A Marine Corps service member is facing a while another has been discharged following the “Marines United” nude scandal. [“[Marine Corps Commandant Gen. Robert] Neller told Senate Armed Services Committee lawmakers that 65 individuals were identified in the scandal — in which service members allegedly shared nude photos of female Marines and veterans in the private Facebook group ‘Marines United,’ — and that 59 were sent to their commands for possible disciplinary or administrative action,” reported The Hill on Thursday.
“Of the 59 individuals, seven have received punishment, 20 have received ‘adverse administrative actions,’ and one Marine has been administratively separated. ” “The service is also planning an Article 32 hearing to determine whether there is enough evidence to warrant a on one suspect, but Neller did not say if it was a Marine,” they continued. General Robert Neller also detailed how he and other leaders spoke to “tens of thousands” of Marines to make them understand their responsibility.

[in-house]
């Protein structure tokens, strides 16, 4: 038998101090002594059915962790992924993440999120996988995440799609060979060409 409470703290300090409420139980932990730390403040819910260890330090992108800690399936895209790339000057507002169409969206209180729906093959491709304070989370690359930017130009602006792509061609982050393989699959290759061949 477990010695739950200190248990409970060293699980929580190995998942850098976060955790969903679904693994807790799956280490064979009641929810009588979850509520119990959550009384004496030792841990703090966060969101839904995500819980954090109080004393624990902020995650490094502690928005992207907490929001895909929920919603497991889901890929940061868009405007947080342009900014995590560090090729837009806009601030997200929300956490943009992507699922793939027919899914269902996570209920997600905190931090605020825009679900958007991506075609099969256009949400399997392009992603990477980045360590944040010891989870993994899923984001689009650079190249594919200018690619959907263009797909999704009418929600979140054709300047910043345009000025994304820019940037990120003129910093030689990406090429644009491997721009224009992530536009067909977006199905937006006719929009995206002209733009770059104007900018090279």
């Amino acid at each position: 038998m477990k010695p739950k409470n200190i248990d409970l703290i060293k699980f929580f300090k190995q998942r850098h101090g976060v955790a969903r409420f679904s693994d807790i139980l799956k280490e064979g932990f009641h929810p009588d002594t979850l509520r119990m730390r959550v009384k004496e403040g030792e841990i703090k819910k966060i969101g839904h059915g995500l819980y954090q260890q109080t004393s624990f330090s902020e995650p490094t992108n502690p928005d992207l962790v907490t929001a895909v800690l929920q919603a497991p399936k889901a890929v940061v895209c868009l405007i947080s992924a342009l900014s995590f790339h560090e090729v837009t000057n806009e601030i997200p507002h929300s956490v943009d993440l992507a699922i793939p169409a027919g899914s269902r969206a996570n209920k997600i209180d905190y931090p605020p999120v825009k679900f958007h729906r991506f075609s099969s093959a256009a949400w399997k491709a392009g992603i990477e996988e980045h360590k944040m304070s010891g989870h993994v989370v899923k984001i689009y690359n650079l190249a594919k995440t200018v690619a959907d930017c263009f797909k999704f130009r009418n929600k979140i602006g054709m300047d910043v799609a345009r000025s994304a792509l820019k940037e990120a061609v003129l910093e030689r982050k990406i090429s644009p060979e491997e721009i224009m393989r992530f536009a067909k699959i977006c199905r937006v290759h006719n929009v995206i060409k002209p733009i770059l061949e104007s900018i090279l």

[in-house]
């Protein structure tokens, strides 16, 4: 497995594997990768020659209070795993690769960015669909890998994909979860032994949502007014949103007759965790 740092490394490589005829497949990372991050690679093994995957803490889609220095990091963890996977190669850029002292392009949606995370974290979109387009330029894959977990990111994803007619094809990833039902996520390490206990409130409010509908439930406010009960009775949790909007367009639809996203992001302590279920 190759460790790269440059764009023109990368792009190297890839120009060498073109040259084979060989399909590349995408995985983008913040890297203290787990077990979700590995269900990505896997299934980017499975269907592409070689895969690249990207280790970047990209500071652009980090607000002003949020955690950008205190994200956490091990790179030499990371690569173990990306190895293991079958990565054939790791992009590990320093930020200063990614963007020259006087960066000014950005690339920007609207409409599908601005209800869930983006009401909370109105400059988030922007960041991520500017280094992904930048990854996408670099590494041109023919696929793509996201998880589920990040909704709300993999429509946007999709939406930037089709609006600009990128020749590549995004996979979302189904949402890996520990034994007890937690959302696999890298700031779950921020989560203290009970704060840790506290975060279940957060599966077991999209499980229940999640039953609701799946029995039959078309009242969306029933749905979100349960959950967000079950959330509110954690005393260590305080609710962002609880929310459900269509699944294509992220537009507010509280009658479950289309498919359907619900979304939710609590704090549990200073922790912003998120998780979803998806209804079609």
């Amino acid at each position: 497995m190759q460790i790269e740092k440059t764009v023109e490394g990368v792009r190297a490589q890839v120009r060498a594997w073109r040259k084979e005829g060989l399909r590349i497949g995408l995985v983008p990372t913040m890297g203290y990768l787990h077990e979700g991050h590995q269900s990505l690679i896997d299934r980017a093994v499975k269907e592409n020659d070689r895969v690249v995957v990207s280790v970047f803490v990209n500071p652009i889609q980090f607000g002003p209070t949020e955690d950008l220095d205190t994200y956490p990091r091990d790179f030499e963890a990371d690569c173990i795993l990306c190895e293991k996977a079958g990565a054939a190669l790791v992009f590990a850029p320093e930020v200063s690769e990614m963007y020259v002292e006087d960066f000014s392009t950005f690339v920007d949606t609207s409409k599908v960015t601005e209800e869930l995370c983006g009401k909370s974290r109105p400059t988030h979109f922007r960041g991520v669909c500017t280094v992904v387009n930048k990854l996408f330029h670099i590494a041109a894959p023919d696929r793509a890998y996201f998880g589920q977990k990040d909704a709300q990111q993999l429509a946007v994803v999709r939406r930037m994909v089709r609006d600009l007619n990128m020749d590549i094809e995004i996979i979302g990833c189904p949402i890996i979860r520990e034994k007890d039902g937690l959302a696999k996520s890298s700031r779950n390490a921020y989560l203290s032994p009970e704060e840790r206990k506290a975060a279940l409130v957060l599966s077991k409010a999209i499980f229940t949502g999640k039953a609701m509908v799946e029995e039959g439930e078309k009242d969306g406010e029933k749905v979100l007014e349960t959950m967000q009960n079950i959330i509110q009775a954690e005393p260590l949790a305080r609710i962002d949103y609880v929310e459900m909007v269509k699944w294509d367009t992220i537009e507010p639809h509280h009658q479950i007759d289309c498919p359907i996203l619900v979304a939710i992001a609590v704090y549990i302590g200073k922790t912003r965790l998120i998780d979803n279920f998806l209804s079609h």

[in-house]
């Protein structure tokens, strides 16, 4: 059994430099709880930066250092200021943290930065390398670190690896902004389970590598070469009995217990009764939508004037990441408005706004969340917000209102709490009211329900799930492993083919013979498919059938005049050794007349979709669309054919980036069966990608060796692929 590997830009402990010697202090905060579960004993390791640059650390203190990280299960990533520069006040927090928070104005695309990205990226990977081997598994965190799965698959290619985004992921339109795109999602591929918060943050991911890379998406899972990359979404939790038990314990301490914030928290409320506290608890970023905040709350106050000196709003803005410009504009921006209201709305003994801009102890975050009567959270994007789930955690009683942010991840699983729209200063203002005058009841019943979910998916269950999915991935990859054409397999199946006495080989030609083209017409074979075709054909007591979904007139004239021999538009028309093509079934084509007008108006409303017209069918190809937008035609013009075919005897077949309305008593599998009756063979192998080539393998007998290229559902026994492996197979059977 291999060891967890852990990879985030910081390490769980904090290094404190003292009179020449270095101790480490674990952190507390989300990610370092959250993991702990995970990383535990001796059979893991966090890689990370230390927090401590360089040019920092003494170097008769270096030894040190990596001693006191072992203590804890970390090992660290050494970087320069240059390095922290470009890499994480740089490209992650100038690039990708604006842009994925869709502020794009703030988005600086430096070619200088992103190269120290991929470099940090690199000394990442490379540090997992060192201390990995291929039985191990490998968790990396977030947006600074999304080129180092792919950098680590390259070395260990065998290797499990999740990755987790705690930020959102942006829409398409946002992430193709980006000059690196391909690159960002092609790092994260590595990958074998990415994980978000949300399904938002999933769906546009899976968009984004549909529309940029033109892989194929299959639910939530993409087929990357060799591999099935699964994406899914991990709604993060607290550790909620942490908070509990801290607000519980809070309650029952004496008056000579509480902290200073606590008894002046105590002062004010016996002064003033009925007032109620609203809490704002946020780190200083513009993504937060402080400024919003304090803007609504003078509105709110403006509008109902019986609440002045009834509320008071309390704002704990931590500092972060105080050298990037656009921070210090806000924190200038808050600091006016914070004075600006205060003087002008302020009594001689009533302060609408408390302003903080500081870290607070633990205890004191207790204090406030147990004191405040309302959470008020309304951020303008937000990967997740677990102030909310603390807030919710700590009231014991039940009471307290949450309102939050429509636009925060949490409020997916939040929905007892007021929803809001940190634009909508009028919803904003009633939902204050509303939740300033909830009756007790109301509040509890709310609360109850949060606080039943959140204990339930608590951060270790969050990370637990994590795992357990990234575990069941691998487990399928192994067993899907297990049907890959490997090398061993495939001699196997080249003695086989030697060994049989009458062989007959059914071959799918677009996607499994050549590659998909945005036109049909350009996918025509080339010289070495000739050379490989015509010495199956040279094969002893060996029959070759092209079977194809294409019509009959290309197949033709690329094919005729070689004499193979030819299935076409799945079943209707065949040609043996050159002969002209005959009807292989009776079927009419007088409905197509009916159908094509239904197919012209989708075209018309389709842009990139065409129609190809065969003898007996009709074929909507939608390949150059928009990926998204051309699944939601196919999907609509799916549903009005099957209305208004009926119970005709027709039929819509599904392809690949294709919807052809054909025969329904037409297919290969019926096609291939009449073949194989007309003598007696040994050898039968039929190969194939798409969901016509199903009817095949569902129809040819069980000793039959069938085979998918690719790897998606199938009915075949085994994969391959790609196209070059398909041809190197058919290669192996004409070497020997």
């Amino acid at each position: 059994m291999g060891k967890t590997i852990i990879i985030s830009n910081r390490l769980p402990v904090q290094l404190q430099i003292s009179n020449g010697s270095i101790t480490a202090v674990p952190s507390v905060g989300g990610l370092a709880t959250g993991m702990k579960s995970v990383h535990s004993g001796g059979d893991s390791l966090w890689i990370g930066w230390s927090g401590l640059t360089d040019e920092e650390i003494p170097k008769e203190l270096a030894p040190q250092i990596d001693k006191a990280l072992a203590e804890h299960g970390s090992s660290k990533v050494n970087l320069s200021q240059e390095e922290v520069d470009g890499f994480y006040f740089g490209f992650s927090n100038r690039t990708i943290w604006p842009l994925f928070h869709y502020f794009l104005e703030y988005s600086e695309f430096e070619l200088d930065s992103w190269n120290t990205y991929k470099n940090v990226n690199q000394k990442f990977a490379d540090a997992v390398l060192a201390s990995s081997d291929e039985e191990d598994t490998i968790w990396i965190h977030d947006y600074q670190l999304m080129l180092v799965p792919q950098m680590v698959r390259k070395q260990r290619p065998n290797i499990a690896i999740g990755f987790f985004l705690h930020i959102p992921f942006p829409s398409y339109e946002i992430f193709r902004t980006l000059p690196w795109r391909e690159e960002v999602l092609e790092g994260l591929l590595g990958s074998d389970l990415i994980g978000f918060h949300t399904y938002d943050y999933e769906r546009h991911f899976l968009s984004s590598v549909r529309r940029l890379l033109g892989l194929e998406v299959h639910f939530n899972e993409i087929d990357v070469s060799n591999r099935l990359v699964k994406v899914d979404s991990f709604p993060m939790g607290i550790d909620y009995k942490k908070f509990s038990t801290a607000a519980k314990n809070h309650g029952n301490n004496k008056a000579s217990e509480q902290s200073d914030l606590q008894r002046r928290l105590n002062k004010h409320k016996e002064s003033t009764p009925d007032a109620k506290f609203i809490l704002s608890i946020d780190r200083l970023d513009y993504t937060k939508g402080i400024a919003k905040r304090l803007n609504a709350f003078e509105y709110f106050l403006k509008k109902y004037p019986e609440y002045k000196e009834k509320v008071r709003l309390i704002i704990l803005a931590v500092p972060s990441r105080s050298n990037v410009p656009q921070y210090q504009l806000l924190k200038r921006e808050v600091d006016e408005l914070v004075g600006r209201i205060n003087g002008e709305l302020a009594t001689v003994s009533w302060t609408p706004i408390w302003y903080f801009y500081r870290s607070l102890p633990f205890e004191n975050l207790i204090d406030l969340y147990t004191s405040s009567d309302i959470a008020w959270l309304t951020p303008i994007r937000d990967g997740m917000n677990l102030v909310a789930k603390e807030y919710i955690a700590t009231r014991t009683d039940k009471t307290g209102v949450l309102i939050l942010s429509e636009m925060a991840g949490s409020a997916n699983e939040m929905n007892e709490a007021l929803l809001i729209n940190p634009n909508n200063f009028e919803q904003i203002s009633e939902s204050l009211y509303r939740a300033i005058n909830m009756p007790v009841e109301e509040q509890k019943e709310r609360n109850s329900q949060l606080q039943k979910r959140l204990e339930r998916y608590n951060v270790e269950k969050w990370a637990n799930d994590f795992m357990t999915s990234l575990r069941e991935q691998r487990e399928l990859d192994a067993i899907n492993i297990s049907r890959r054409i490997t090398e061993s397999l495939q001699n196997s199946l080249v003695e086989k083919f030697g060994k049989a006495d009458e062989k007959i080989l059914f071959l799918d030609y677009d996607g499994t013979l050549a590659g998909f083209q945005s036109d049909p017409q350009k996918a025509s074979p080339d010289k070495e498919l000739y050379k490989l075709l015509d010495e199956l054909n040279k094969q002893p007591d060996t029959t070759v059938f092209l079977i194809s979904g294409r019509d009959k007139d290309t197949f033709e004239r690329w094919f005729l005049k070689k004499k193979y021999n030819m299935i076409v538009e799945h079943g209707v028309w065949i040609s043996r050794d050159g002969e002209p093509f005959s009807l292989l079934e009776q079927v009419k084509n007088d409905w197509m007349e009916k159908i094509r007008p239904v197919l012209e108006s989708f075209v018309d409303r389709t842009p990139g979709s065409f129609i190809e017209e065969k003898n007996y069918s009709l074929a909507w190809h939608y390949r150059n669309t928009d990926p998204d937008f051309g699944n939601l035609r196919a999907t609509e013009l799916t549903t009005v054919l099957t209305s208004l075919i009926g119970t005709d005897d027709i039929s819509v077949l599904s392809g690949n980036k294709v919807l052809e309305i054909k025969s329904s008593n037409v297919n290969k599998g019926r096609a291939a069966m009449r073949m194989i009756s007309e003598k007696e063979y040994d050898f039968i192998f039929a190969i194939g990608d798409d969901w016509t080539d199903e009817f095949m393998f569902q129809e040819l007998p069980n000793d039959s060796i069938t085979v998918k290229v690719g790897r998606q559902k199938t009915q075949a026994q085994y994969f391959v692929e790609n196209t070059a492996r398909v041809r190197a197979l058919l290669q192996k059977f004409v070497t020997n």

“I’ve gone personally, as all of my leaders have gone, and spoken to literally tens of thousands of Marines and made them understand what their responsibilities are,” claimed Neller. “The social media things that we’ve seen have been … were just indicative of a problem within our culture that we did not properly respect or value the contributions of women in our Corps and that’s the problem we have to fix. ” In April, it was reported that sharing private nude photos had been made a crime in the U.
S. Marine Corps and Navy following the scandal, which led to nude images of female Marines ending up for sale on the dark web. Charlie Nash is a reporter for Breitbart Tech.
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